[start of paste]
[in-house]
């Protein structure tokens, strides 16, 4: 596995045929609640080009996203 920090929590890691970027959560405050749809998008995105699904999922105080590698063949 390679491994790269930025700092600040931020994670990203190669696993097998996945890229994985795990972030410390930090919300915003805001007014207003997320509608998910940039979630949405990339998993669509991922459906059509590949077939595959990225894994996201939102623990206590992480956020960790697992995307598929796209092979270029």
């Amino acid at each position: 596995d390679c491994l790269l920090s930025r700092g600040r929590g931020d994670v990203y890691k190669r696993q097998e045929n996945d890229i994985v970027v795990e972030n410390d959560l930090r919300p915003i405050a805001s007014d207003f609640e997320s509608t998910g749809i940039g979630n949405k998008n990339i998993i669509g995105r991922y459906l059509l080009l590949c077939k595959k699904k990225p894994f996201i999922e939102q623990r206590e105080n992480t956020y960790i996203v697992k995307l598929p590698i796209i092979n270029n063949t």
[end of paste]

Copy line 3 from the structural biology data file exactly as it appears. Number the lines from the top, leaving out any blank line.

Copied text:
């Amino acid at each position: 596995d390679c491994l790269l920090s930025r700092g600040r929590g931020d994670v990203y890691k190669r696993q097998e045929n996945d890229i994985v970027v795990e972030n410390d959560l930090r919300p915003i405050a805001s007014d207003f609640e997320s509608t998910g749809i940039g979630n949405k998008n990339i998993i669509g995105r991922y459906l059509l080009l590949c077939k595959k699904k990225p894994f996201i999922e939102q623990r206590e105080n992480t956020y960790i996203v697992k995307l598929p590698i796209i092979n270029n063949t």